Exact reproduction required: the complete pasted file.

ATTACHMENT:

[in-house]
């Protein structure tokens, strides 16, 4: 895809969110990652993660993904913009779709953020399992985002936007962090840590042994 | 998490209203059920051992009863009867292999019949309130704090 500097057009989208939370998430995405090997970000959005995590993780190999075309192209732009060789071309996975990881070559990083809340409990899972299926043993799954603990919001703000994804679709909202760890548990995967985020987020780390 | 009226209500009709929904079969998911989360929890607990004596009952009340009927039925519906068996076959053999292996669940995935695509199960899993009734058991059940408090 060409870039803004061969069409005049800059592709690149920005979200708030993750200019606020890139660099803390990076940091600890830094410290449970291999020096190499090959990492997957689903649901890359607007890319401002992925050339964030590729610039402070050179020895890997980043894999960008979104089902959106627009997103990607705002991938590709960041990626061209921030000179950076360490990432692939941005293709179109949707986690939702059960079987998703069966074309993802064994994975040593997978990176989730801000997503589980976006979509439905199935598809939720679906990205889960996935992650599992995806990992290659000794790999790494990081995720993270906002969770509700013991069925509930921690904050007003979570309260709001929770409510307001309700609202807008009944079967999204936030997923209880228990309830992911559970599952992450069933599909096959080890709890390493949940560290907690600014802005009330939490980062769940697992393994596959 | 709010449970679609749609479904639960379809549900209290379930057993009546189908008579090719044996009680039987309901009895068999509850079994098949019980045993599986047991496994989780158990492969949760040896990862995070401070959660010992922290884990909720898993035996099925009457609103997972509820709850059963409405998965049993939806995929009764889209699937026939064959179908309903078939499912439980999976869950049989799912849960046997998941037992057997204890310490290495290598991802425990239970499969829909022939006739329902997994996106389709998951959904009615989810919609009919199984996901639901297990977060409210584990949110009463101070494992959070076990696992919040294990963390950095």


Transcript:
[in-house]
């Protein structure tokens, strides 16, 4: 895809969110990652993660993904913009779709953020399992985002936007962090840590042994 | 998490209203059920051992009863009867292999019949309130704090 500097057009989208939370998430995405090997970000959005995590993780190999075309192209732009060789071309996975990881070559990083809340409990899972299926043993799954603990919001703000994804679709909202760890548990995967985020987020780390 | 009226209500009709929904079969998911989360929890607990004596009952009340009927039925519906068996076959053999292996669940995935695509199960899993009734058991059940408090 060409870039803004061969069409005049800059592709690149920005979200708030993750200019606020890139660099803390990076940091600890830094410290449970291999020096190499090959990492997957689903649901890359607007890319401002992925050339964030590729610039402070050179020895890997980043894999960008979104089902959106627009997103990607705002991938590709960041990626061209921030000179950076360490990432692939941005293709179109949707986690939702059960079987998703069966074309993802064994994975040593997978990176989730801000997503589980976006979509439905199935598809939720679906990205889960996935992650599992995806990992290659000794790999790494990081995720993270906002969770509700013991069925509930921690904050007003979570309260709001929770409510307001309700609202807008009944079967999204936030997923209880228990309830992911559970599952992450069933599909096959080890709890390493949940560290907690600014802005009330939490980062769940697992393994596959 | 709010449970679609749609479904639960379809549900209290379930057993009546189908008579090719044996009680039987309901009895068999509850079994098949019980045993599986047991496994989780158990492969949760040896990862995070401070959660010992922290884990909720898993035996099925009457609103997972509820709850059963409405998965049993939806995929009764889209699937026939064959179908309903078939499912439980999976869950049989799912849960046997998941037992057997204890310490290495290598991802425990239970499969829909022939006739329902997994996106389709998951959904009615989810919609009919199984996901639901297990977060409210584990949110009463101070494992959070076990696992919040294990963390950095």